Despite their flaws, method specifications are still widely used on the local agency level (e.g., counties, small cities, towns, etc.). In general, this is because they are familiar, straightforward to write and can be implemented with minimal agency involvement. Local agencies often lack the expertise and resources required to use statistical specifications or warranties.
An end-result specification is one in which the final characteristics of the product are stipulated, and the contractor is given considerable freedom in achieving those characteristics. In their roughest form, they specify minimum, maximum or a range of values for any given characteristic and base acceptance on conformance to these specifications. For instance, they may state a minimum layer thickness or a range of in-place air voids. Since it is impractical to measure every square foot of constructed pavement, end-result specifications use statistical methods to estimate overall material quality based on a limited number of random samples. Therefore, end result specifications improve on methods specifications in two key areas: (1) they shift the focus away from methods and on to final product quality and (2) they do not rely on the nebulous “substantial compliance” because they clearly define acceptable quality.
Today, most large State and Federal pavement contracts use statistically based end-result specifications that incorporate some elements of method specifications (usually used to guard against early failure of the product). These end-result specifications are often referred to as a “quality assurance specifications”, “QA/QC specifications” or “QC/QA specifications”. Essentially, these specifications specify the end results and also specify certain minimum construction method requirements (e.g., temperatures below which paving is not allowed, descriptions of initial test sections, minimum number of rollers, conditions under which the agency may halt paving operations, etc.).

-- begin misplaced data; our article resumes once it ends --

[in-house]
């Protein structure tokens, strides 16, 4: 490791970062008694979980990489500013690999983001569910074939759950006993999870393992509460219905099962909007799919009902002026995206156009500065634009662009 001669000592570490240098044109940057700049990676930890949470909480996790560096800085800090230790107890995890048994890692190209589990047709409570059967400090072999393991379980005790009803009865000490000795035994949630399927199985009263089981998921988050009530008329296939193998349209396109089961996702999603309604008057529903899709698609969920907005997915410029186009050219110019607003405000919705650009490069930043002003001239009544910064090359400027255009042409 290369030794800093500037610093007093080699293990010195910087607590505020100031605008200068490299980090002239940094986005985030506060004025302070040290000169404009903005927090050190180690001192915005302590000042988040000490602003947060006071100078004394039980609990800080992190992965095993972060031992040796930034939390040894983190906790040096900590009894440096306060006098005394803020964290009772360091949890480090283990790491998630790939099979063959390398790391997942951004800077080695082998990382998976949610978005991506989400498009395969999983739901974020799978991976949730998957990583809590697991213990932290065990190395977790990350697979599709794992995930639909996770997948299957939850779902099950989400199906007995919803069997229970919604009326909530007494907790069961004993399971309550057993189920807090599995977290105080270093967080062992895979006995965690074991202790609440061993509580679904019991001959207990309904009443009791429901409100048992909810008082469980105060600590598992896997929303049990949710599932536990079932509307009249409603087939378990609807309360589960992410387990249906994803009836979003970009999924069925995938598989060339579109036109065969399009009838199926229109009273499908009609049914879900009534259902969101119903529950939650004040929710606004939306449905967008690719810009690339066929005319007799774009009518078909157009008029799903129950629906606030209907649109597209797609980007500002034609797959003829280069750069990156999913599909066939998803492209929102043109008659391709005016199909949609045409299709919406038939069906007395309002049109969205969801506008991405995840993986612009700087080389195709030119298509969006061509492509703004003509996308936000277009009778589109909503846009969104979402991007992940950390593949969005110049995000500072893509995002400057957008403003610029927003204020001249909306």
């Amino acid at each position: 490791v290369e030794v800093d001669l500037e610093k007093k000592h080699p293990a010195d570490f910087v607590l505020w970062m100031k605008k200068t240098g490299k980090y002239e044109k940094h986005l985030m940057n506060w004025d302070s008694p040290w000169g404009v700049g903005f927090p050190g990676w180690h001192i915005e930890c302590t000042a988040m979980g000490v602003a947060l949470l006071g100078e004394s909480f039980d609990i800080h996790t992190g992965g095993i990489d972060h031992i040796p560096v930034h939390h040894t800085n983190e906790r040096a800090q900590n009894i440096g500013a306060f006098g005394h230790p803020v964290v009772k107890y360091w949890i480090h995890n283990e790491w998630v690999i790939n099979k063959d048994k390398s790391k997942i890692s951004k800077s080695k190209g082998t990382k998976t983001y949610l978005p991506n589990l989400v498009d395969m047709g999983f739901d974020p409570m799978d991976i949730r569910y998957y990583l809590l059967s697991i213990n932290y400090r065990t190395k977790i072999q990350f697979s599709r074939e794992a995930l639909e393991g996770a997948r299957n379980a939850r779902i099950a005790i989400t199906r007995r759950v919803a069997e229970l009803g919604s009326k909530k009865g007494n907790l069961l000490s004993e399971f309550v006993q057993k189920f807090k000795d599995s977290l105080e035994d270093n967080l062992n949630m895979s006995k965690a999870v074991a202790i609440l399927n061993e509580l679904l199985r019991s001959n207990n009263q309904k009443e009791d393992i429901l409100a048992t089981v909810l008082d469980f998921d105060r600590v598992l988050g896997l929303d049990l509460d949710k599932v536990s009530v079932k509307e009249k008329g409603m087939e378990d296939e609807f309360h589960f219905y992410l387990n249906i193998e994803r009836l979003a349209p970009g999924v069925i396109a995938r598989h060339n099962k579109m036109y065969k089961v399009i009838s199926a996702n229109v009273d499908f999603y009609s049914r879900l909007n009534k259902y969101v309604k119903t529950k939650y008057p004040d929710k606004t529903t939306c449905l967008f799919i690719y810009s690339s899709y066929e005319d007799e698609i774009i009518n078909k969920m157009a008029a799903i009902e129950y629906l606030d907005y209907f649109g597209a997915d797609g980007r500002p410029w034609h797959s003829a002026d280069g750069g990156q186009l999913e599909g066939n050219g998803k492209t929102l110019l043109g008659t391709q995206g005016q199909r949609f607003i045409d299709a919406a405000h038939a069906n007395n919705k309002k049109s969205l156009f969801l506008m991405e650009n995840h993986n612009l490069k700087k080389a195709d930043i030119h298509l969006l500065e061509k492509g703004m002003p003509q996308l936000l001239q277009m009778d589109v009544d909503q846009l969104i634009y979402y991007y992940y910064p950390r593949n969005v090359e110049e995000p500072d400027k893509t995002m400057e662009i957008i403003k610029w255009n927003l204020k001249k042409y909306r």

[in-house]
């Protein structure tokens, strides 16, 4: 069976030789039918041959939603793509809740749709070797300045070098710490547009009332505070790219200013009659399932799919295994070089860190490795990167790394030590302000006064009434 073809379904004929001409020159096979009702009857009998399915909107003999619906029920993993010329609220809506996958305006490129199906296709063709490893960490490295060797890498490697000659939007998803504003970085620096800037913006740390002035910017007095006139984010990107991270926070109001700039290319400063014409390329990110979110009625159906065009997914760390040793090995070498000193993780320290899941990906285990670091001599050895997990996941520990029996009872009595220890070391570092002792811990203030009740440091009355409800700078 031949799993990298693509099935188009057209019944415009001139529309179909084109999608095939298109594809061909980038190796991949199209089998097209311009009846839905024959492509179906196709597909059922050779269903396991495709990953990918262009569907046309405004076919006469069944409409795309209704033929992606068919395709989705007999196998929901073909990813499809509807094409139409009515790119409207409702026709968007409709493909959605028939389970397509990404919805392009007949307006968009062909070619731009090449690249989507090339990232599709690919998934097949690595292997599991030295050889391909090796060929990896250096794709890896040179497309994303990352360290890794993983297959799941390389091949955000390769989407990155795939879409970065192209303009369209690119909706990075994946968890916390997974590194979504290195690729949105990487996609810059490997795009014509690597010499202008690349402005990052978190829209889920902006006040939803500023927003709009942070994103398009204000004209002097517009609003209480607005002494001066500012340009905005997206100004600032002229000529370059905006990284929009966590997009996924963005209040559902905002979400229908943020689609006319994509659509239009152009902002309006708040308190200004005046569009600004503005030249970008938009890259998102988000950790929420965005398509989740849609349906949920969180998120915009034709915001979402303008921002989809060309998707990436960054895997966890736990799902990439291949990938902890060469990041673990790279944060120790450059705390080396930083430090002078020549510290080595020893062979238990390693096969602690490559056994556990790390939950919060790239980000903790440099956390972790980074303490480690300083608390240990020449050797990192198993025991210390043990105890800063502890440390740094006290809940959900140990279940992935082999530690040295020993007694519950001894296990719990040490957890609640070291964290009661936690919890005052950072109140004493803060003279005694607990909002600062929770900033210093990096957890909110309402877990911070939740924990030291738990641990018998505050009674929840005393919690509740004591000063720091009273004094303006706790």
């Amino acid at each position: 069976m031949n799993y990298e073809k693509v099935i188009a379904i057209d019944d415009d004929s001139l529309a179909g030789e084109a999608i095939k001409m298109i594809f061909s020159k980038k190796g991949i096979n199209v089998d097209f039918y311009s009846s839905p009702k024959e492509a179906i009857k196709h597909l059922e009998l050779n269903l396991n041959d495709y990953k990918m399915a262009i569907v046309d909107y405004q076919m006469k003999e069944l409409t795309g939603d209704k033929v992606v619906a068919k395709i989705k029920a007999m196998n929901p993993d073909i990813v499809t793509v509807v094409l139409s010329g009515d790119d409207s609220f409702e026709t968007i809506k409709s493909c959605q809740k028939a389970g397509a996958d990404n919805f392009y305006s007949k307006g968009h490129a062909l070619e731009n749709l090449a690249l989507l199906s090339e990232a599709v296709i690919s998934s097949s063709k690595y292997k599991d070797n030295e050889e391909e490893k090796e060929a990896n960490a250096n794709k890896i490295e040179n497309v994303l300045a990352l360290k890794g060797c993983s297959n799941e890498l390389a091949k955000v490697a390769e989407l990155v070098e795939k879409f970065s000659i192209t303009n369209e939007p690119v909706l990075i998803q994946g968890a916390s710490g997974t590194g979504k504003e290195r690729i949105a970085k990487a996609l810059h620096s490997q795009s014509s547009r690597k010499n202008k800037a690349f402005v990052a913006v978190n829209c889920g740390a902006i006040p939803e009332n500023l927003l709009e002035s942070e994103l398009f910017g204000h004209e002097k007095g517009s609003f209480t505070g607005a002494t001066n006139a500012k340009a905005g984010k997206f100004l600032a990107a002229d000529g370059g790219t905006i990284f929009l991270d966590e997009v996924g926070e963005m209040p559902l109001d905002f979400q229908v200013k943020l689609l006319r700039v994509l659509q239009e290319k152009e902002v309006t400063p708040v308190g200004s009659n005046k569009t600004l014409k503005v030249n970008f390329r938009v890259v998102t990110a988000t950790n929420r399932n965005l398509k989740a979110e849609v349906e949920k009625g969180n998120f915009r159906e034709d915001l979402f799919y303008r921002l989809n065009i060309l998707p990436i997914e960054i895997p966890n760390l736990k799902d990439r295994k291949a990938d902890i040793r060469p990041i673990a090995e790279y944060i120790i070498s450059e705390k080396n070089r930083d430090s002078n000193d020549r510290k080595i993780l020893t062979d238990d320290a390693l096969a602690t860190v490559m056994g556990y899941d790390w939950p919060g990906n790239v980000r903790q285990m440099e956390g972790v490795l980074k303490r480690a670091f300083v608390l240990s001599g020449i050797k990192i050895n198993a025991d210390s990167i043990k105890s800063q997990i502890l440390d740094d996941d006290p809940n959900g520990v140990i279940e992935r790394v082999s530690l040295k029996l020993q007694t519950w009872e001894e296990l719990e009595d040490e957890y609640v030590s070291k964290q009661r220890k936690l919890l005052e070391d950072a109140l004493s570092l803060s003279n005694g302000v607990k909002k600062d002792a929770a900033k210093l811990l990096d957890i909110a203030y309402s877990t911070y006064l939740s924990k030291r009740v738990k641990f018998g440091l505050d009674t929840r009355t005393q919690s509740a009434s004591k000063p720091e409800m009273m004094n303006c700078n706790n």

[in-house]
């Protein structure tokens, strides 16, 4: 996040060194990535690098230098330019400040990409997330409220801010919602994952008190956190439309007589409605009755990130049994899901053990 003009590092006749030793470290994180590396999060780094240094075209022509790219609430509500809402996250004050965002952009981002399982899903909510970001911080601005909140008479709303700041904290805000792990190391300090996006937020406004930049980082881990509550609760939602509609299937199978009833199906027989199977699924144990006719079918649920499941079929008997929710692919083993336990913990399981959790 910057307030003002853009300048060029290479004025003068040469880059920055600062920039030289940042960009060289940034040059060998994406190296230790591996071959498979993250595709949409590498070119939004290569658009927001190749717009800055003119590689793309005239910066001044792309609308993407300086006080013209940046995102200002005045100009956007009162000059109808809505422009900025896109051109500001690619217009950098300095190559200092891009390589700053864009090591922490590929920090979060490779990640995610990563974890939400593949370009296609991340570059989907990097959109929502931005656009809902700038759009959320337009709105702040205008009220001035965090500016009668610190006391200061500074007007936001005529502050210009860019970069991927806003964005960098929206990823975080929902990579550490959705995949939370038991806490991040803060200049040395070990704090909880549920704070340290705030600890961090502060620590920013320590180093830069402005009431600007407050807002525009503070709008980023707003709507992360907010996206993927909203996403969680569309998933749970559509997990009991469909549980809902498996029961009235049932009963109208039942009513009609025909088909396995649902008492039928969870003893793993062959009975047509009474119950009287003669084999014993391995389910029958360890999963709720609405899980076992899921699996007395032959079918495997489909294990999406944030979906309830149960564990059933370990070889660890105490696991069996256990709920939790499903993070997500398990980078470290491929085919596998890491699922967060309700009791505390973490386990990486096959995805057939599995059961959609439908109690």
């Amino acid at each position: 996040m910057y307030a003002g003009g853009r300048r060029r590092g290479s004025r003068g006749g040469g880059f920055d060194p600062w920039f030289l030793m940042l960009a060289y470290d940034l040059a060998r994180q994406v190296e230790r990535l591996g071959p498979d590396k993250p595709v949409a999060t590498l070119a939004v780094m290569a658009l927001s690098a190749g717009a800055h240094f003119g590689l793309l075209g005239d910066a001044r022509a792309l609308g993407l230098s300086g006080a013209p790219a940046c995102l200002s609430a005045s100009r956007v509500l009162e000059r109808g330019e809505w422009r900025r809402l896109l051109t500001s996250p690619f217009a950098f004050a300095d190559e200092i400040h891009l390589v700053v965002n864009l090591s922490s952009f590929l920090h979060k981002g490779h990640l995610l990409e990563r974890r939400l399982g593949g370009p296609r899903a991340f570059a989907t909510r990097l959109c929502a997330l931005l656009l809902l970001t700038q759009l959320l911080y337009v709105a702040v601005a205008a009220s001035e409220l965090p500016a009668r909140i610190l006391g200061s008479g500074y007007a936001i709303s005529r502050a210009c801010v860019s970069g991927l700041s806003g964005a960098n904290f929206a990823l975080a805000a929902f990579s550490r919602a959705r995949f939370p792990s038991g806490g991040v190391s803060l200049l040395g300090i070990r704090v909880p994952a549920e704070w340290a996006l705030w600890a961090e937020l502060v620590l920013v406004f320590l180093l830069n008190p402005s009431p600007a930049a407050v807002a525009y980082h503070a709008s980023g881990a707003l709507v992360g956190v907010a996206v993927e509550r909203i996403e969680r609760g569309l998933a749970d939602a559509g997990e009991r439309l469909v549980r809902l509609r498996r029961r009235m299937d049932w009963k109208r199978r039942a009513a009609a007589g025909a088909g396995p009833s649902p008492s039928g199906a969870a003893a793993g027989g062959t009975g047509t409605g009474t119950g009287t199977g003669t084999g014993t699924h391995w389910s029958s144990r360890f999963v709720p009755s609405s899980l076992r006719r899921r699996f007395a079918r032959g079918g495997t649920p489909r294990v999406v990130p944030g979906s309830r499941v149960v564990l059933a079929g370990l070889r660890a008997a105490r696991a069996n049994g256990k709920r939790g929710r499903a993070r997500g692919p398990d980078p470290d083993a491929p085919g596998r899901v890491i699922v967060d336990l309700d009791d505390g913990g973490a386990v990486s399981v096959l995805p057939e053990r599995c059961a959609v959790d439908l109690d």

End result specifications assign pavement construction quality to the contractor, they define the desired final product, and they allow the contractor significant latitude in achieving that final product. This leads to innovation, efficiency, and lower costs. However, these specifications and their statistical sampling requirements are often too complex and resource intensive to be used at the local agency level.
Performance specifications are those in which the product payment is directly dependent upon its actual performance. Typical of these specifications are warranty, limited warranty and design-build-operate contracts. Contractors are held responsible for the product performance within the context of what they have control over. The contractor is given a great deal of leeway in providing the product, as long as it performs according to established guidelines. In this case, the contractor assumes considerable risk for the level of service the product provides by paying for or providing any necessary maintenance or repair within the warranty period.